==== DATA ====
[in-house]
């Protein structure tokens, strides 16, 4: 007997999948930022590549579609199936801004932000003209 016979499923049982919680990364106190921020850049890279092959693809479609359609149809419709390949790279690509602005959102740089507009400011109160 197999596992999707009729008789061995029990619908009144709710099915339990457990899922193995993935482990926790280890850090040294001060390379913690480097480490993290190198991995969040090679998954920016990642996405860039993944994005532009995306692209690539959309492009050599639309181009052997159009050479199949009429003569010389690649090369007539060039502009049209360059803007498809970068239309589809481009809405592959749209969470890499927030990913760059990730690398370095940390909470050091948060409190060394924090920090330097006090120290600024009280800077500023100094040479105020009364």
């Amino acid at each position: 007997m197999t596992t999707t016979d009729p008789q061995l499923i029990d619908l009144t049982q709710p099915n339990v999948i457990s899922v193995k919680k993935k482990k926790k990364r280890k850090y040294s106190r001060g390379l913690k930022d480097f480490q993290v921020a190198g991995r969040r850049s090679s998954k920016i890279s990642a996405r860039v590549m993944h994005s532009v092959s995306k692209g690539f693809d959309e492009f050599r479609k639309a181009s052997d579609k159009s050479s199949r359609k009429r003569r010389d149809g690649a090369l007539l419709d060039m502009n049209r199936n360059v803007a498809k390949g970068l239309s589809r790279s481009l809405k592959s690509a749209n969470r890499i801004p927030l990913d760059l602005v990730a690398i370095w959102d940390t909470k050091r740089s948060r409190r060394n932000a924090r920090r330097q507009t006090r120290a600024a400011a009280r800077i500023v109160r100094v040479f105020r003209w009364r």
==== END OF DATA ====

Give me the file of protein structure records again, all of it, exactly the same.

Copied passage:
[in-house]
């Protein structure tokens, strides 16, 4: 007997999948930022590549579609199936801004932000003209 016979499923049982919680990364106190921020850049890279092959693809479609359609149809419709390949790279690509602005959102740089507009400011109160 197999596992999707009729008789061995029990619908009144709710099915339990457990899922193995993935482990926790280890850090040294001060390379913690480097480490993290190198991995969040090679998954920016990642996405860039993944994005532009995306692209690539959309492009050599639309181009052997159009050479199949009429003569010389690649090369007539060039502009049209360059803007498809970068239309589809481009809405592959749209969470890499927030990913760059990730690398370095940390909470050091948060409190060394924090920090330097006090120290600024009280800077500023100094040479105020009364």
């Amino acid at each position: 007997m197999t596992t999707t016979d009729p008789q061995l499923i029990d619908l009144t049982q709710p099915n339990v999948i457990s899922v193995k919680k993935k482990k926790k990364r280890k850090y040294s106190r001060g390379l913690k930022d480097f480490q993290v921020a190198g991995r969040r850049s090679s998954k920016i890279s990642a996405r860039v590549m993944h994005s532009v092959s995306k692209g690539f693809d959309e492009f050599r479609k639309a181009s052997d579609k159009s050479s199949r359609k009429r003569r010389d149809g690649a090369l007539l419709d060039m502009n049209r199936n360059v803007a498809k390949g970068l239309s589809r790279s481009l809405k592959s690509a749209n969470r890499i801004p927030l990913d760059l602005v990730a690398i370095w959102d940390t909470k050091r740089s948060r409190r060394n932000a924090r920090r330097q507009t006090r120290a600024a400011a009280r800077i500023v109160r100094v040479f105020r003209w009364r």